Mathews, M, Buehler, S. & West, R. (2009). Perceptions of health care providers concerning patient and health care provider strategies to limit out-of-pocket cost for cancer care. PubMed Central, 16(4): 3-8.

Mathews et al. (2009) aim at describing the prosecution of different healthcare providers. This is in regards to the patient and healthcare provider strategies that are present, to limit out of pocket costs, especially for cancer care. This is a quantitative research, which relies on information from semi-structured data collected, from interviews. The population under consideration includes twenty-one cancer care providers. Examples include nurses, social workers, surgeons, and dieticians. The areas under consideration include; Labrador and Newfoundland.

2.5. Research Reference #5

Vegunta, R. K. R., Blue, B. J., Fernandes, H. D., Upadhyayula, S., Burhanna, P., Rodin, M. B., & Poddar, N. (January 20, 2016). Impact of an inpatient palliative consultation in terminally ill cancer patients. Journal of Clinical Oncology, 34, 77.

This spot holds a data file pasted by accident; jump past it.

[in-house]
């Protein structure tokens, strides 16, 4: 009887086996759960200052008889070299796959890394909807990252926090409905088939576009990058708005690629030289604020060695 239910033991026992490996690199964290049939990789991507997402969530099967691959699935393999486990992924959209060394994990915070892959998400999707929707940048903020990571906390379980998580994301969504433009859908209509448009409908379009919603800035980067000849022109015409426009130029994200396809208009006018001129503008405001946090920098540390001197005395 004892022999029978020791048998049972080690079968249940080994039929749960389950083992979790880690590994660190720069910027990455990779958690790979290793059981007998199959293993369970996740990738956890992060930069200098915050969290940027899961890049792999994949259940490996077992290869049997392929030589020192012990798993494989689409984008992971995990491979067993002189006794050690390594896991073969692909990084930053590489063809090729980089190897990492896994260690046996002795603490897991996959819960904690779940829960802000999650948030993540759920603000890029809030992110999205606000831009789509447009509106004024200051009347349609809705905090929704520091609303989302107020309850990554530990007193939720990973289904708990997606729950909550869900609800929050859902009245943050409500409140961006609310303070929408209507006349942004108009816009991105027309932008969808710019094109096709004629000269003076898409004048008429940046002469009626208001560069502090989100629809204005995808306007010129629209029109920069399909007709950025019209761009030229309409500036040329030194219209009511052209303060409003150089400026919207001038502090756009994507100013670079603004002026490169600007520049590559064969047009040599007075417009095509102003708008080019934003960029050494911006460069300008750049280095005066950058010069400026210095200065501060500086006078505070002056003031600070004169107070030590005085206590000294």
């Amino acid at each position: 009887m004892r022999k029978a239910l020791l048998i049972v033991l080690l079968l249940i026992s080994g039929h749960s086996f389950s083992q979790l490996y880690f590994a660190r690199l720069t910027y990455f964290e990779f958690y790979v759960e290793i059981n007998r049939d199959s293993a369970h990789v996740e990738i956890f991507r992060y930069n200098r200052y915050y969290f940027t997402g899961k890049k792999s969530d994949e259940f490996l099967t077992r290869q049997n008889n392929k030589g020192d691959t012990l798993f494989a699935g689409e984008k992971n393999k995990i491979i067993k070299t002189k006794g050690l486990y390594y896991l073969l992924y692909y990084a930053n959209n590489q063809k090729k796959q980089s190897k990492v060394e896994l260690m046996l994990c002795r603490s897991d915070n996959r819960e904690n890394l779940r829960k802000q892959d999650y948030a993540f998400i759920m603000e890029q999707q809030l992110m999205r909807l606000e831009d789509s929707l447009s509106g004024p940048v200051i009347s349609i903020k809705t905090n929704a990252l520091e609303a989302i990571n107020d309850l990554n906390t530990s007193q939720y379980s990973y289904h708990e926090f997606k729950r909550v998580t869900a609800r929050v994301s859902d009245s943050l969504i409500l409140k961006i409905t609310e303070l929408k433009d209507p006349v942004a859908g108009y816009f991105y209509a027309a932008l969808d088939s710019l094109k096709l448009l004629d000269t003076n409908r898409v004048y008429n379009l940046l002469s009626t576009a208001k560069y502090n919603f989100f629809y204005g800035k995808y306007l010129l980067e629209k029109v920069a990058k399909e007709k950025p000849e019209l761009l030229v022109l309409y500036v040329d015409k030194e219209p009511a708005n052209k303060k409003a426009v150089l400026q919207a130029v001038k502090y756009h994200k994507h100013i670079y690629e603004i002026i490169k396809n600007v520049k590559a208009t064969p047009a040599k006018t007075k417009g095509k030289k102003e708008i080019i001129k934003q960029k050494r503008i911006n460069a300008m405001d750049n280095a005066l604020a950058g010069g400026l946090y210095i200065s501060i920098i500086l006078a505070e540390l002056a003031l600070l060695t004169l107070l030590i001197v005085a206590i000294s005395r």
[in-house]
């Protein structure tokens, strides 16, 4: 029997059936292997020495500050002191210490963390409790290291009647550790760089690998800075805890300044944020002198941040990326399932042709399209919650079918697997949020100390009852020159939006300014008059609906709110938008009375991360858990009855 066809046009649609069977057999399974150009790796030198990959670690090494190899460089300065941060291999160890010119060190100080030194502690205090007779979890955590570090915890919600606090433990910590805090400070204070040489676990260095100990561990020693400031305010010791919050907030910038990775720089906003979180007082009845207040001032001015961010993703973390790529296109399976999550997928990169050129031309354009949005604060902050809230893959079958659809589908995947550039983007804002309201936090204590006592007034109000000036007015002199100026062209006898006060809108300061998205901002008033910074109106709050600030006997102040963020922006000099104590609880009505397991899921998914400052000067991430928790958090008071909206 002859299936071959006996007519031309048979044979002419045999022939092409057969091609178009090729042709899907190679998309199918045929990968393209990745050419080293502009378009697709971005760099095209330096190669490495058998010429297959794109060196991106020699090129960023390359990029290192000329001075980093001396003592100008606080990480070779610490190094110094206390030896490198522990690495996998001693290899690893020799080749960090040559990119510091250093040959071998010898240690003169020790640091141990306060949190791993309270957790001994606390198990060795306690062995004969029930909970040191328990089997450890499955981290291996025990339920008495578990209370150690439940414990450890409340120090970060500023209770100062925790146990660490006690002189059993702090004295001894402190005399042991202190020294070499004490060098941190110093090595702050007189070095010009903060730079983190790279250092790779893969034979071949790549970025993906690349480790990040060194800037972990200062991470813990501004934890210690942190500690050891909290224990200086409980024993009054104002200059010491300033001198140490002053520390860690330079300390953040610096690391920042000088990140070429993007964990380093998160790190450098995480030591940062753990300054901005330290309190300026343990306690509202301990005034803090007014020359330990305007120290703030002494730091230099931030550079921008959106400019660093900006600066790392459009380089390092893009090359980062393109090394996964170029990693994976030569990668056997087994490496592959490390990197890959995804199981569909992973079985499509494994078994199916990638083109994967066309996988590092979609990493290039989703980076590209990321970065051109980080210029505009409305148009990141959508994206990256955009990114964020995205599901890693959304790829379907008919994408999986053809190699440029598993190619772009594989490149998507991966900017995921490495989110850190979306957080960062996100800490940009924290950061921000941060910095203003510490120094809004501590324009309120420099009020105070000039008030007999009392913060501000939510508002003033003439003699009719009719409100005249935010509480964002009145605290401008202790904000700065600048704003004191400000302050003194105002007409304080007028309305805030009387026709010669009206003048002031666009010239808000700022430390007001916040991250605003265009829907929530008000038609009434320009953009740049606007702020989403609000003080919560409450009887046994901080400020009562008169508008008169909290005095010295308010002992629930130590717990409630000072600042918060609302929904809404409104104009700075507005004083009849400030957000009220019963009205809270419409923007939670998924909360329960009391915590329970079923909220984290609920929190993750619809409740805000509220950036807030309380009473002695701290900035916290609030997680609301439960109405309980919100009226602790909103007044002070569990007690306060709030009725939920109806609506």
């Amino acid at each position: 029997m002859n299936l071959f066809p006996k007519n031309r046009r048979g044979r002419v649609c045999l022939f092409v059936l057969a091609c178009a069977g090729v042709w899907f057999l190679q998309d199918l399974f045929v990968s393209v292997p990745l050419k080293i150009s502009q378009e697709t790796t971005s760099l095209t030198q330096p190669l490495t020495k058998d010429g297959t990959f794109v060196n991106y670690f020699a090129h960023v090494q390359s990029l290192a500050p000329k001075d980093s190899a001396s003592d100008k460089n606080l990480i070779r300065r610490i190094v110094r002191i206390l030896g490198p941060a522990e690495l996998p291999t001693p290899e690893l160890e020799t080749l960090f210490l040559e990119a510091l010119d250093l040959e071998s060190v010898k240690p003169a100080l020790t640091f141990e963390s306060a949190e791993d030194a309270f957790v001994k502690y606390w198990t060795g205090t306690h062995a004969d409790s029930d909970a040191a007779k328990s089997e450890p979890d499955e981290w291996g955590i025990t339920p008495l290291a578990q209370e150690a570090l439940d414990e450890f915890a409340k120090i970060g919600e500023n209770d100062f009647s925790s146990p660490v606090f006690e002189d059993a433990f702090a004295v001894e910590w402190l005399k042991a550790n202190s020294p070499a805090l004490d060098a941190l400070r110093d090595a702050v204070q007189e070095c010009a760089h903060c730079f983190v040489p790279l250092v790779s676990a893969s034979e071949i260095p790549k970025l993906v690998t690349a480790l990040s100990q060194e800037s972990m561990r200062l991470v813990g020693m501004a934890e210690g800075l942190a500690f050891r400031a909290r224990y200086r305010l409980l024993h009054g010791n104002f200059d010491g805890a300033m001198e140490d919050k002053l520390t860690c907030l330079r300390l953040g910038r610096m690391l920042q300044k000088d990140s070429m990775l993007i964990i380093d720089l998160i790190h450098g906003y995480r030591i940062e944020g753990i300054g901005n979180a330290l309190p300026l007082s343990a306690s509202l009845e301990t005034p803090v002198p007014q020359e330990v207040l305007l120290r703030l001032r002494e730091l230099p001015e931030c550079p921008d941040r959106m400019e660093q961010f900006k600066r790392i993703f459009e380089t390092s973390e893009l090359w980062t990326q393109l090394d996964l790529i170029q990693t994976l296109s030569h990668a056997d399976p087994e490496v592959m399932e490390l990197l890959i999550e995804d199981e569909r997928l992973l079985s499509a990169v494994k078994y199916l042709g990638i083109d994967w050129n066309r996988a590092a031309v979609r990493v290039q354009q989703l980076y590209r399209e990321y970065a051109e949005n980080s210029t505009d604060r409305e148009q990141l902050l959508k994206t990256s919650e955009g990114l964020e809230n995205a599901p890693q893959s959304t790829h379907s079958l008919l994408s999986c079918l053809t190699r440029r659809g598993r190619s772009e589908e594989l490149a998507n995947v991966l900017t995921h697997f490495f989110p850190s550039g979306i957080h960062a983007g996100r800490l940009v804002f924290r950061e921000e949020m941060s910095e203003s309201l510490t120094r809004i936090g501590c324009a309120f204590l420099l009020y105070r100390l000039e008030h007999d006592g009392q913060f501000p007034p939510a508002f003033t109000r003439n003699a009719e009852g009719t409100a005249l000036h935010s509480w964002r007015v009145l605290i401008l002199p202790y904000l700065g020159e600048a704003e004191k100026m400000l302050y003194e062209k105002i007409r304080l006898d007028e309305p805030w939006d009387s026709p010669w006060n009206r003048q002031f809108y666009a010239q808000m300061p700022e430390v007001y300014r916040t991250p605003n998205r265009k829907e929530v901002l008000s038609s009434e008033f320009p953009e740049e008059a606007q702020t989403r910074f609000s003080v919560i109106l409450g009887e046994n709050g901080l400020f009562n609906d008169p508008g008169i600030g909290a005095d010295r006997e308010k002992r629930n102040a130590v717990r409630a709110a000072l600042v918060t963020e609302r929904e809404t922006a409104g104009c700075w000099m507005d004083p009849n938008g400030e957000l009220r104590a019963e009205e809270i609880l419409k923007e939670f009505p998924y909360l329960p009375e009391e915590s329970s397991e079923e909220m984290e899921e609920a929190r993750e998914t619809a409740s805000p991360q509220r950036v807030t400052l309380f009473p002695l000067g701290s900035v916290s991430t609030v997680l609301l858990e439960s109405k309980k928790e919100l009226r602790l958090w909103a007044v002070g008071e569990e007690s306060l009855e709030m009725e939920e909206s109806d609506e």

Vegunta et al. (2016). Examines how patients respond to the high costs of treatment, primarily related to subscription drugs. This source examines the strategies which patients and their providers use especially in cancer care. This qualitative article is based on a more extensive study of cancer patients. The collection method used includes surveys and qualitative interviews with care providers.

3. Synthesis of the Evidence

3.1. Summary of potential actions derived from your evidence review.

All the studies which were conducted based on the consulted sources are all inclined to the treatment of chronic infections, as well as patient management in both outpatient and inpatient departments in different healthcare organizations (Fischer et al. 2017). Risk factors also need to be noted, for the sake of maintaining credibility and efficiency in service delivery. Transitional care involves a wide range of services and environments. These are precisely meant to promote the safety and timely passage of patients (Foster & Reeves, 2014).

Different levels of healthcare in different settings are put into consideration. The high quality of care is expected and considered important especially for patients with multiple chronic conditions. Family caregivers are also in the picture because a lot of quality and professional care needs to be discharged at all times. A growing range of evidence suggests the importance of noting the patient groups that are vulnerable to breakdowns, especially in care. There is a great need for transitional care services, especially from outpatient units to inpatient care in different organizations (Hayes, 2013).